Alaa abd el-Fattah ran Linux installfests across the Middle-East and was a key online voice in the Egyptian uprising. Since then he has been jailed, in turn, by the democratically elected Islamist President Mohammed Morsi, and then when Morsi was overthrown in a coup, by incoming President Abdel Fattah El-Sisi. Alaa’s appeal against a five year prison sentence for protesting—widely seen as a means to silence him on social media—was refused in November of this yearAmnesty and the UN Working Group on Arbitrary Detention have both condemned Alaa’s continuing imprisonment.

Another long-term case is that of Saeed Malekpour, who has been in jail in Iran since 2008. Malekpour returned from Canada to visit his sick Iranian father in October of that year, at a time when the Iranian Revolutionary Guard was starting to target technologists and Internet experts. As an open source coder, Malekpour had written a free front-end image management utility for websites. The Guard found this software on a Farsi pornography site, and used it to as a pretext to seize Malekpour from the streets of Tehran, charge him with running the web site, and sentencing him to death. Malekpour’s death sentence has been anulled twice following international pressure, but a change of government in his home country of Canada risked reducing the level of support for Malekpour. A campaign to encourage the new Trudeau administration to continue to advocate for Malekpour, even as Canada seeks to normalize relations with Iran, seems to be working. One of Malekpour’s advocates, former Liberal MP Irwin Cotler, has said that the Canadian government is now working on the case. The continuing monitoring of Malekpour’s life sentence is a small consolation, but better than the alternative.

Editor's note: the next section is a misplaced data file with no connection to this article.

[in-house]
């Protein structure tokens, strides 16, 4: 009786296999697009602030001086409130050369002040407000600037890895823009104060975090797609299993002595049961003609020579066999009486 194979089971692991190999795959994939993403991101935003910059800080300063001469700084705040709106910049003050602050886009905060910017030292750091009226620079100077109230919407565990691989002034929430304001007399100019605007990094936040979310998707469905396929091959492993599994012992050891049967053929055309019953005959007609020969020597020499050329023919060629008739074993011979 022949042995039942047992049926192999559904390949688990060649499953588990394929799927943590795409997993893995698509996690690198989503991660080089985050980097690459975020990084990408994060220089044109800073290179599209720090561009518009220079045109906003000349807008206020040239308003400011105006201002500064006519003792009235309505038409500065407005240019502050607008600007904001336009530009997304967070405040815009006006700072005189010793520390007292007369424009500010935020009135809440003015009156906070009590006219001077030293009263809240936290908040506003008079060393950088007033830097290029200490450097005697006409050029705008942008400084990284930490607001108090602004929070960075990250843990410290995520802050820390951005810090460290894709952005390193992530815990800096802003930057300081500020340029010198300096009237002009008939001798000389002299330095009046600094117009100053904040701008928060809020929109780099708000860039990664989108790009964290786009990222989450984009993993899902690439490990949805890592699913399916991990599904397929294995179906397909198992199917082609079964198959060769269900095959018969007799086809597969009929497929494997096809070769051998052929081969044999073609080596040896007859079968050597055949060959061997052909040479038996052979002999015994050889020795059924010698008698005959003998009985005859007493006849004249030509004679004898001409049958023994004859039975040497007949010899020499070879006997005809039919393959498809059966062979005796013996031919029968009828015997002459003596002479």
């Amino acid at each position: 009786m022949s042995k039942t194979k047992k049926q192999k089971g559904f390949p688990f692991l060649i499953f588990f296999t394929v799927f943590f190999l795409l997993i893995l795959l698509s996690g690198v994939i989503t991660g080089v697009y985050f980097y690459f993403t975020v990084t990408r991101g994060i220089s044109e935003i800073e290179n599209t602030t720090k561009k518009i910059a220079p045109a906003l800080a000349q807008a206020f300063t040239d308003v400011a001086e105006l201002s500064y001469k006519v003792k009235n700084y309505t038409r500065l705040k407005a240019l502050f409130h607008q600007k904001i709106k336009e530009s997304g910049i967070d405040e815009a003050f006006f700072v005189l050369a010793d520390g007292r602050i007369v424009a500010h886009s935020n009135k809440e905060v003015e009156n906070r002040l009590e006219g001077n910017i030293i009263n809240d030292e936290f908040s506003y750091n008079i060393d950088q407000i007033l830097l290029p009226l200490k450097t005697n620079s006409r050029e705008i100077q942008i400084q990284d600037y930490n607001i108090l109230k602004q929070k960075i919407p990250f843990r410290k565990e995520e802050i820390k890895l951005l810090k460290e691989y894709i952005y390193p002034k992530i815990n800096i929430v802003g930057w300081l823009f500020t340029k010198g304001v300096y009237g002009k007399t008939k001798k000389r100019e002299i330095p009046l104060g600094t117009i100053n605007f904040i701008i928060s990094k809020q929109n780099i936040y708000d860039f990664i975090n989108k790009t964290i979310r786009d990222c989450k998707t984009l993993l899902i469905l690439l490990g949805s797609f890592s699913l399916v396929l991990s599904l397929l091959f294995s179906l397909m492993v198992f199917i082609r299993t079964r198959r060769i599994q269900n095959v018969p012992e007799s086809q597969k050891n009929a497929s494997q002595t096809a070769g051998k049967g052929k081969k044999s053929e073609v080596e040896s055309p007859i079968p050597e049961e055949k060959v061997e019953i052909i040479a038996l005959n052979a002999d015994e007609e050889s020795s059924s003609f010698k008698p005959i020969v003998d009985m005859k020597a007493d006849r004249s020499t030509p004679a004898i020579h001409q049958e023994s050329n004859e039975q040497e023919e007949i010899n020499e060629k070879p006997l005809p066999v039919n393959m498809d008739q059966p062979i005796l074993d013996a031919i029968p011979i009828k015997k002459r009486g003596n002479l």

Peter Steudtner and Ali Gharavi travel the world, teaching and advising Internet users on how to improve their privacy and digital security online (Ali was an advisor for EFF’s Surveillance Self-Defence project). The two were arrested in a raid by Turkish police on a digital security workshop in July in Istanbul, along with Amnesty Turkeys’ director, Idil Eser, and eight other human rights defenders. The two technology consultants have been accused of aiding terrorists, despite the long history of both as peaceful advocates for secure online practices. After months of detention, concentrated diplomatic and public pressure led to both being released to join their families in Germany and Sweden. We’re delighted that they are free, but their unjust prosecution—and that of their Turkish colleagues—continues in the Turkish courts.